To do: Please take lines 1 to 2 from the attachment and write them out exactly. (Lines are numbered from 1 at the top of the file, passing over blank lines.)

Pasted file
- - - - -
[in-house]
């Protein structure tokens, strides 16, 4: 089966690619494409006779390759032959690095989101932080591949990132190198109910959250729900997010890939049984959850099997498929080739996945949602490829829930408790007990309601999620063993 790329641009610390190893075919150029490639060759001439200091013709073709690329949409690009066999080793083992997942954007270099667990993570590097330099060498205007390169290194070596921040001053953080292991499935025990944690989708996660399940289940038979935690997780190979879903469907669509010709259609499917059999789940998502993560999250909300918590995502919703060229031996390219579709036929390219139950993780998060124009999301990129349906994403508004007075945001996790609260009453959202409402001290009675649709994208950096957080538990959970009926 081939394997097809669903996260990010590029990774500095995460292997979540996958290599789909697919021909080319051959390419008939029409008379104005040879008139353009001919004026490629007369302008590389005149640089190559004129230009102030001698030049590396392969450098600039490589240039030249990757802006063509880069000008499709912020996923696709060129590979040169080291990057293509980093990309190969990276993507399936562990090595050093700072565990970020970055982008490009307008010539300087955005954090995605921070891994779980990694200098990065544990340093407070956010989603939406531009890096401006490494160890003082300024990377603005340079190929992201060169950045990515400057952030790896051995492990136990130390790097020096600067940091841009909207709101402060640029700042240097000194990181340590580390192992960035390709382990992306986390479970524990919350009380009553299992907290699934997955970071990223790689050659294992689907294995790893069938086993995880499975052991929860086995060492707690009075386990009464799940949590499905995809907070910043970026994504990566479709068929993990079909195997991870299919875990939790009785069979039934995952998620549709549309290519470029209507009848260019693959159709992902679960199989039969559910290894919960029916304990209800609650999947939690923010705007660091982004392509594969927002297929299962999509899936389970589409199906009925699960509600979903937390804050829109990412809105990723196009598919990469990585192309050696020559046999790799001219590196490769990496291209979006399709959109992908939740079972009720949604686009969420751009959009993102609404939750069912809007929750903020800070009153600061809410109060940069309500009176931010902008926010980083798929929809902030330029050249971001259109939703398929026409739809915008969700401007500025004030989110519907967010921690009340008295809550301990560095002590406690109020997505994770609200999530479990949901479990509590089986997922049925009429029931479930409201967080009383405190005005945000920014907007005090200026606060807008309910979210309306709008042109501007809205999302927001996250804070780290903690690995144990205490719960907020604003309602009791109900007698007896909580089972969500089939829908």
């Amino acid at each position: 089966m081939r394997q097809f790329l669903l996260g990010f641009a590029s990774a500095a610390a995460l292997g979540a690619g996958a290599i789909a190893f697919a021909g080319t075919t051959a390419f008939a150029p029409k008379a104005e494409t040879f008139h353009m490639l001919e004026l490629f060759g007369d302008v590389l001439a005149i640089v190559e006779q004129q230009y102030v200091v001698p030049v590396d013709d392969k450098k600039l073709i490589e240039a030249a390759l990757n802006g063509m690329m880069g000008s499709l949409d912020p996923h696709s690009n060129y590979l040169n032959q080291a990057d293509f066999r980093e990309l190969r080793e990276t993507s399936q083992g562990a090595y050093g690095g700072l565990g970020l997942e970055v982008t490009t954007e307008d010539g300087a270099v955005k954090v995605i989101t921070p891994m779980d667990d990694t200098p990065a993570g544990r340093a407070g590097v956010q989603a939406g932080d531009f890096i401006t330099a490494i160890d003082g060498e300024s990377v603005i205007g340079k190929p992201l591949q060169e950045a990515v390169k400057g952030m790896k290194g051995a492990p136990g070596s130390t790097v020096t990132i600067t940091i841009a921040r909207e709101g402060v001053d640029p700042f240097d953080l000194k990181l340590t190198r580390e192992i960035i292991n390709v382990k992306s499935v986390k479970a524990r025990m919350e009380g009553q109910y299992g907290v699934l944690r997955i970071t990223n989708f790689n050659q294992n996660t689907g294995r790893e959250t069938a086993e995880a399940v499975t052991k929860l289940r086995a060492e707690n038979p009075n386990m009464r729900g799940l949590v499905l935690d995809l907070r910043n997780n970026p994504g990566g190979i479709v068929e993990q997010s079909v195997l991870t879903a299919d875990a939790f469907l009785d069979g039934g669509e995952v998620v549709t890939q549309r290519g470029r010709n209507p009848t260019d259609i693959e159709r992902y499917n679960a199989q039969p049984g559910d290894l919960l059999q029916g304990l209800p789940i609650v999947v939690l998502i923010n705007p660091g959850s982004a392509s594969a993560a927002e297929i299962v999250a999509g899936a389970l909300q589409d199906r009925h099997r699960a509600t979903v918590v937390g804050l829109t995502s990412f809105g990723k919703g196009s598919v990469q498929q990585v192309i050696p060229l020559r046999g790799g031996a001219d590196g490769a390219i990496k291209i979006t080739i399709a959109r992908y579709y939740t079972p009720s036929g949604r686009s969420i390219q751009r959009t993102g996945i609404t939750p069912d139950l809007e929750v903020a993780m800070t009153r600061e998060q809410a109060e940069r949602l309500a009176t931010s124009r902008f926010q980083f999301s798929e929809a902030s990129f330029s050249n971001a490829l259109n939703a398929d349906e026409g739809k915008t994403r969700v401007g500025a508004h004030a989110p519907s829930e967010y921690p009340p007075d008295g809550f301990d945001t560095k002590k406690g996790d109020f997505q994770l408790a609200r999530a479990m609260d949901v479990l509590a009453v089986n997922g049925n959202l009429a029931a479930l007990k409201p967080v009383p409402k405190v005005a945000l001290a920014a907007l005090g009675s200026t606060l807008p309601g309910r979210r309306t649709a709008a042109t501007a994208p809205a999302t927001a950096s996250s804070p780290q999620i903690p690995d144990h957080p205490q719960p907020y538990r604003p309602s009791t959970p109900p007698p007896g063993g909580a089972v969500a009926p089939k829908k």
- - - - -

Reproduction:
[in-house]
């Protein structure tokens, strides 16, 4: 089966690619494409006779390759032959690095989101932080591949990132190198109910959250729900997010890939049984959850099997498929080739996945949602490829829930408790007990309601999620063993 790329641009610390190893075919150029490639060759001439200091013709073709690329949409690009066999080793083992997942954007270099667990993570590097330099060498205007390169290194070596921040001053953080292991499935025990944690989708996660399940289940038979935690997780190979879903469907669509010709259609499917059999789940998502993560999250909300918590995502919703060229031996390219579709036929390219139950993780998060124009999301990129349906994403508004007075945001996790609260009453959202409402001290009675649709994208950096957080538990959970009926 081939394997097809669903996260990010590029990774500095995460292997979540996958290599789909697919021909080319051959390419008939029409008379104005040879008139353009001919004026490629007369302008590389005149640089190559004129230009102030001698030049590396392969450098600039490589240039030249990757802006063509880069000008499709912020996923696709060129590979040169080291990057293509980093990309190969990276993507399936562990090595050093700072565990970020970055982008490009307008010539300087955005954090995605921070891994779980990694200098990065544990340093407070956010989603939406531009890096401006490494160890003082300024990377603005340079190929992201060169950045990515400057952030790896051995492990136990130390790097020096600067940091841009909207709101402060640029700042240097000194990181340590580390192992960035390709382990992306986390479970524990919350009380009553299992907290699934997955970071990223790689050659294992689907294995790893069938086993995880499975052991929860086995060492707690009075386990009464799940949590499905995809907070910043970026994504990566479709068929993990079909195997991870299919875990939790009785069979039934995952998620549709549309290519470029209507009848260019693959159709992902679960199989039969559910290894919960029916304990209800609650999947939690923010705007660091982004392509594969927002297929299962999509899936389970589409199906009925699960509600979903937390804050829109990412809105990723196009598919990469990585192309050696020559046999790799001219590196490769990496291209979006399709959109992908939740079972009720949604686009969420751009959009993102609404939750069912809007929750903020800070009153600061809410109060940069309500009176931010902008926010980083798929929809902030330029050249971001259109939703398929026409739809915008969700401007500025004030989110519907967010921690009340008295809550301990560095002590406690109020997505994770609200999530479990949901479990509590089986997922049925009429029931479930409201967080009383405190005005945000920014907007005090200026606060807008309910979210309306709008042109501007809205999302927001996250804070780290903690690995144990205490719960907020604003309602009791109900007698007896909580089972969500089939829908």